Are social justice and intersectionality part of the Gospel?

Leviticus 19:15
Deuteronomy 15:10–11
Micah 6:8
Romans 3:23–26, 6:23
2 Corinthians 5:21
Philippians 2:7–8
James 1:27, 2:9
Revelation 19:11

No. To understand why, they must first be defined. The modern secular notion of social justice is the quest for equality in terms of distribution of wealth, opportunities, and privileges for individuals within society. As a movement, it seeks to identify the oppressed — those who’ve been wrongly denied equal access to these things — and to right societal wrongs through empowerment and redistribution — to bring about social justice.

This is where the recent innovation of intersectionality comes in. Not only does it help to identify the oppressed (and oppressors), but levels of oppression and those most in need of reparation and privilege. It’s the idea that there are intersecting and compounding layers of oppression due to multiple factors like race, gender, sexuality, ethnicity, class, religion, etc. The more victim categories one belongs to, the heavier their oppression, the more weight their voice carries, and the greater their empowerment within society. For example, a woman’s voice has more weight than a man’s; if she’s African American, she’s more empowered; and if she’s also lesbian, she has even more authority.

With those definitions understood, let’s hurry to say that many injustices have occurred and are occurring. They’re the tragic, temporary consequences of living in a sin-cursed world that will be annihilated when Christ returns. The current world is an unjust place because it’s filled with unjust sinners. And of course, God is concerned with justice! The Bible is replete with commands to act justly with impartiality toward the rich or poor (Micah 6:8; Exodus 23:2–3; Leviticus 19:15; James 2:9) and to care for the needy, the widow, and the orphan (1 John 3:17–18; Deuteronomy 15:10; James 1:27). Christians should be, and typically are, at the forefront, fighting against injustice, partiality, and oppression.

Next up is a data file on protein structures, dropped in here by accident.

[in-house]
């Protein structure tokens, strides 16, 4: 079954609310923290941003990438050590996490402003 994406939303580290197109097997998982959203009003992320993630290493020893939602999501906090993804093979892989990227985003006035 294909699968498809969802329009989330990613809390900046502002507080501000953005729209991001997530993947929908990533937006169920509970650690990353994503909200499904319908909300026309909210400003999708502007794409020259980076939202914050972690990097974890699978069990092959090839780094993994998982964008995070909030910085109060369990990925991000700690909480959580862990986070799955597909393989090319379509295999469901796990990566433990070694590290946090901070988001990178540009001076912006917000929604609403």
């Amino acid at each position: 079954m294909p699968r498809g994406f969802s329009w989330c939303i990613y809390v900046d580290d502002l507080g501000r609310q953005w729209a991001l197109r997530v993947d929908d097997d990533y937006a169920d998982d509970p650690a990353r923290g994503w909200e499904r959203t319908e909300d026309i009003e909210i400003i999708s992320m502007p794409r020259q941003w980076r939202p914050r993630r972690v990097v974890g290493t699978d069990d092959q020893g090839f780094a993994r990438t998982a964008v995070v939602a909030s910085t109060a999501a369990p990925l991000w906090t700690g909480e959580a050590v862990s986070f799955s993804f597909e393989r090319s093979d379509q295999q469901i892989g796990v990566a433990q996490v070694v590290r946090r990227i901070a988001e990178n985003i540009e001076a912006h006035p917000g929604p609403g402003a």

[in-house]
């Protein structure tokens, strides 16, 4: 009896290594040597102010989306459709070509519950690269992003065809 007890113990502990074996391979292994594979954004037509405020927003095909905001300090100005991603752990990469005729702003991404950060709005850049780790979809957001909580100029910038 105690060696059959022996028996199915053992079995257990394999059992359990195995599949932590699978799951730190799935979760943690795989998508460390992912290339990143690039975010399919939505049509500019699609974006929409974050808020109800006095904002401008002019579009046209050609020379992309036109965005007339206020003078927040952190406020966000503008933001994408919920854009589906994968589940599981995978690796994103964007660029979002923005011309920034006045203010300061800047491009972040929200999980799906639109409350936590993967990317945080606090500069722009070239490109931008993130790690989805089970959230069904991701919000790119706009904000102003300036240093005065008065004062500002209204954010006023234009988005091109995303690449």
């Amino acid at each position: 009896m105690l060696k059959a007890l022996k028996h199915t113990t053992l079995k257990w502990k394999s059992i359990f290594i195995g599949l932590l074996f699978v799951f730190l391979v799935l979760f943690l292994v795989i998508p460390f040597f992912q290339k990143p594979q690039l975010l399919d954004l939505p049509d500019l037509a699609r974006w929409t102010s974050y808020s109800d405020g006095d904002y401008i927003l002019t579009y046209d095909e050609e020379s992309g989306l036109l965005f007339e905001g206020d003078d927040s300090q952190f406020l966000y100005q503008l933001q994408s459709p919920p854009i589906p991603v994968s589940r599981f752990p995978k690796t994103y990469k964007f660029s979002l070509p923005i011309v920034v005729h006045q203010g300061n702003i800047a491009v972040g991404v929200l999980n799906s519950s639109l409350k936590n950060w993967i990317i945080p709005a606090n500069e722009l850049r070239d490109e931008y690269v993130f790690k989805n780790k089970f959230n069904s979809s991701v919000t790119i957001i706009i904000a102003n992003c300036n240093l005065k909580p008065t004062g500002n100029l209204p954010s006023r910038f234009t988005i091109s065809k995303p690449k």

But who defines justice? Answer: God. He alone defines justice for now and forever. And justice never has an adjective in the Bible. There aren’t variations of justice, simply justice and injustice. Justice exists because there’s a just God, who’s the source of morality. People recognize injustice because they’re made in God’s image. Injustice exists because people are sinners. And though some have endured varying egregious hardships, all have violated God’s law, and all are accountable to His perfect justice. No exceptions. That’s the Christian’s primary concern.

Only God is just, and He will judge the unjust (Deuteronomy 32:4; Revelation 19:11). How can we survive His righteous judgment? By repenting of our sin and putting our faith in Christ, the God who left His privilege to purchase our salvation and righteousness (Romans 3:23–25; Philippians 2:7–8; 2 Corinthians 5:21). In this, He is both just and justifier (Romans 3:26).

Social justice and intersectionality are not part of the gospel. They’re ambiguous man-centered ideas attempting to classify privileged and oppressed, who’s to blame and who’s owed. Their basic message is “I’m owed and deserve compensation.” The Bible’s message is that we all deserve death, but God’s free gift is eternal life through Christ who made reparation for all sin (Romans 6:23)!